If dry food cleaned cats teeth, we could stop brushing our own teeth and just eat pretzels (yum). The best food to feed your cat is wet food (for the hydration issues mentioned in the linked post) and then care for your pet's teeth separately.
The bacterial cause of gingivitis and periodontitis in humans and in all other animals in which it has been studied is firmly established, and specific species of predominantly gram-negative anaerobes have been implicated.
Gingivitis/stomatitis in cats, Williams CA, Aller MS. Blue Cross Animal Hospital, Fairfax, Virginia. The Veterinary Clinics of North America. Small Animal Practice [1992, 22(6):1361-1383]
Because gingivitis is caused by anaerobic bacteria, keeping your pet's teeth clean of plaque/tartar make it more difficult for the anaerobes to find an oxygen free location to latch onto and start multiplying. In addition, bacteria feeds on sugars, so if you feed your cat a low carb food (nearly impossible with commercial dry foods), there are significantly less carbohydrates to feed the bacteria.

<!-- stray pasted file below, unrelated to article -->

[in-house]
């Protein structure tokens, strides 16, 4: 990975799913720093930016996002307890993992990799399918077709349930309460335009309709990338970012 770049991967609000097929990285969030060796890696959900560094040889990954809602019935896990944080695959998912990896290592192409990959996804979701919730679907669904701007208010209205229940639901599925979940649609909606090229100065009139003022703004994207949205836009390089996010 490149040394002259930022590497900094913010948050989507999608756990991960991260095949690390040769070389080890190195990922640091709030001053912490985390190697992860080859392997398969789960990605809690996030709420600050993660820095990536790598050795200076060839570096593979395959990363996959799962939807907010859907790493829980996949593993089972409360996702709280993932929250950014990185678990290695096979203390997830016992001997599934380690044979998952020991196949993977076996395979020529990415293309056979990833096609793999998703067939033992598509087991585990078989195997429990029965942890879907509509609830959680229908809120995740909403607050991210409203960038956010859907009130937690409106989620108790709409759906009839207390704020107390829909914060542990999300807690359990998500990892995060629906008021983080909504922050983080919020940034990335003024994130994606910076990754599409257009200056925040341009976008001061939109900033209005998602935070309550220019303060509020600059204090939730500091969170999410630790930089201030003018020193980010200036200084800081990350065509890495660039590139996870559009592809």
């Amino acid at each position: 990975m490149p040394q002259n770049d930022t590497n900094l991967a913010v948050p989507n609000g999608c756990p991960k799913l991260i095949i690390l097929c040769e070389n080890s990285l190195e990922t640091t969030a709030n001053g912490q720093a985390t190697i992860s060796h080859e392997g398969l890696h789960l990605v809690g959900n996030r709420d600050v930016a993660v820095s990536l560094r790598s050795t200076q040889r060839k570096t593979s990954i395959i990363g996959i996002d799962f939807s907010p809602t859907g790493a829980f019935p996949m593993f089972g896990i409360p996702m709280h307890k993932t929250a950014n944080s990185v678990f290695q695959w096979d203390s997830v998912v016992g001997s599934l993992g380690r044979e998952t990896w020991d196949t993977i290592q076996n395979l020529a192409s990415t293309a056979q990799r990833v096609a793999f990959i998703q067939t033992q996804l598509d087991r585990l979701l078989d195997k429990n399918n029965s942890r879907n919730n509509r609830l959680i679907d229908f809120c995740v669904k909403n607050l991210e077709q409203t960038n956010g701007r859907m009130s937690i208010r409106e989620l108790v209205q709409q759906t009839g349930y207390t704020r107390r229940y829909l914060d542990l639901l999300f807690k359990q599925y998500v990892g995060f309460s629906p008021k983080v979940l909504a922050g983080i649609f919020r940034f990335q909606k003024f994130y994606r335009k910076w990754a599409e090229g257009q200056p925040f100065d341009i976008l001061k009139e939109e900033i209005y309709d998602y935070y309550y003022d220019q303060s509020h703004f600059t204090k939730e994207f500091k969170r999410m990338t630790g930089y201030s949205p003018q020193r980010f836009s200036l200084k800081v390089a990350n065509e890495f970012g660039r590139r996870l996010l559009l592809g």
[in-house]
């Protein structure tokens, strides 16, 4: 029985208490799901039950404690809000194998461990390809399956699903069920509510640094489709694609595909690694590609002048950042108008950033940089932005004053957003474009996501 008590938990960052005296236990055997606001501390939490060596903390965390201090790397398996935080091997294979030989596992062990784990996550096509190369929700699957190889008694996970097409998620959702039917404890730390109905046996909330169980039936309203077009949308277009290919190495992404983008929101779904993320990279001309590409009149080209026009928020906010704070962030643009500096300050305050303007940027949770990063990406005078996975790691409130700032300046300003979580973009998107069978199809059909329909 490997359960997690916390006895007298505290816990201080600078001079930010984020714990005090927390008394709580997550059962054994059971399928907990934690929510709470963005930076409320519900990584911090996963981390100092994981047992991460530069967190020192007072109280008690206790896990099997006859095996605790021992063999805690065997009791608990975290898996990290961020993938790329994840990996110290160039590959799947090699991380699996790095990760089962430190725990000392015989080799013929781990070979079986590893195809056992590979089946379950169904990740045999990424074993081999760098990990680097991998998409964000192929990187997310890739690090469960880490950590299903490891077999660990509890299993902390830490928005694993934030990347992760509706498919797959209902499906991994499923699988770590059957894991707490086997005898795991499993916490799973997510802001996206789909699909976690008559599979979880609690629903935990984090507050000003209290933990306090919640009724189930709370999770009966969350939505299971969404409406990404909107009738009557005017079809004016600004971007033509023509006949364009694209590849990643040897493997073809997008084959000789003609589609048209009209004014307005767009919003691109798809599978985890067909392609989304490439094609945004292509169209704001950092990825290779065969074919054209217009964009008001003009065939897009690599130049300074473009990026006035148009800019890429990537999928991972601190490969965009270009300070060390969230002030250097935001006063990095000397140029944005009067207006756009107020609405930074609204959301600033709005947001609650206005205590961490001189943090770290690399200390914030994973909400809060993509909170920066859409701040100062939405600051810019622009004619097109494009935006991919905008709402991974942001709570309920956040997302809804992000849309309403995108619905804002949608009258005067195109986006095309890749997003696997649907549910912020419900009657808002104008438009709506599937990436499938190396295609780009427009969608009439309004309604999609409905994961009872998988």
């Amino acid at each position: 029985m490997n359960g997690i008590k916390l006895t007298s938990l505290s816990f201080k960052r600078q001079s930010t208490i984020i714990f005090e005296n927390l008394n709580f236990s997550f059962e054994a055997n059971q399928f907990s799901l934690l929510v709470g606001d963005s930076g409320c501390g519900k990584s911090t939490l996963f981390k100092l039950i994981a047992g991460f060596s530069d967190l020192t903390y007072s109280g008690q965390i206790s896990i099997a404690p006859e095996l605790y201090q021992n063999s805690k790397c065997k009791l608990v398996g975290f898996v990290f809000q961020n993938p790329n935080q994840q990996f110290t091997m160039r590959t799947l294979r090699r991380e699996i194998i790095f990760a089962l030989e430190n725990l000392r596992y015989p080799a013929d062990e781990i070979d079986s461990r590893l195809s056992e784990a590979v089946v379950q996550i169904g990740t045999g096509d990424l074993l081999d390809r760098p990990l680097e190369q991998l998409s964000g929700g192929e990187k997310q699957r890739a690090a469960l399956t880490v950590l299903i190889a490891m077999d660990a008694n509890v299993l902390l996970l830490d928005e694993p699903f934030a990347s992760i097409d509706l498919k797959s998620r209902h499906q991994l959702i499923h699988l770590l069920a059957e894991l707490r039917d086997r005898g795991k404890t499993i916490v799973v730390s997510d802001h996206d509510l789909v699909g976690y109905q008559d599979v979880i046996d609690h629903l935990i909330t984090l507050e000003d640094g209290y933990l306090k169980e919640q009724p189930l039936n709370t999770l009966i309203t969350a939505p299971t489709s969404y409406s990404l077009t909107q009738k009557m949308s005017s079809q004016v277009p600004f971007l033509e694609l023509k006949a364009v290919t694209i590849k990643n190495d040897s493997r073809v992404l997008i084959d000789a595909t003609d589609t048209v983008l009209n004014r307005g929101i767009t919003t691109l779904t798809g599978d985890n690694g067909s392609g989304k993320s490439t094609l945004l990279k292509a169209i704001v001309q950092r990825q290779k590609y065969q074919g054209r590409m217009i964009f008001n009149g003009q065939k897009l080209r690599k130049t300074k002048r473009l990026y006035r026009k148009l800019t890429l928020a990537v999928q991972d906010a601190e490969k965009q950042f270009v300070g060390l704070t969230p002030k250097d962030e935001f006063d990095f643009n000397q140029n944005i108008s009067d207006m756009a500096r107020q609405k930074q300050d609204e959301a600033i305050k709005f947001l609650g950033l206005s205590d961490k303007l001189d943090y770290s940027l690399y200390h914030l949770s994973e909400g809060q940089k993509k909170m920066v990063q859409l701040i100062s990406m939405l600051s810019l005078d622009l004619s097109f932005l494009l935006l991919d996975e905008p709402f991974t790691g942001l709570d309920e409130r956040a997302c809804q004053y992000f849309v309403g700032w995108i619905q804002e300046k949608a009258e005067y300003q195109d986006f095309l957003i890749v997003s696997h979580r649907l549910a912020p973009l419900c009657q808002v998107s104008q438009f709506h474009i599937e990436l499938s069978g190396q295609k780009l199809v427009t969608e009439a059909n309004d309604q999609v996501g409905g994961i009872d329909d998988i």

For most cats, regular dental care (brushing at home, dental cleanings under anesthesia as necessary) is the only preventative for gingivitis (the exception are cats with an immune response to the bacteria, but that's still not caused by wet food).
I've tried a variety of dental treats, raw chicken necks, and other foods to try to affect the plaque/tarter in my cats' mouths, but nothing works better than brushing.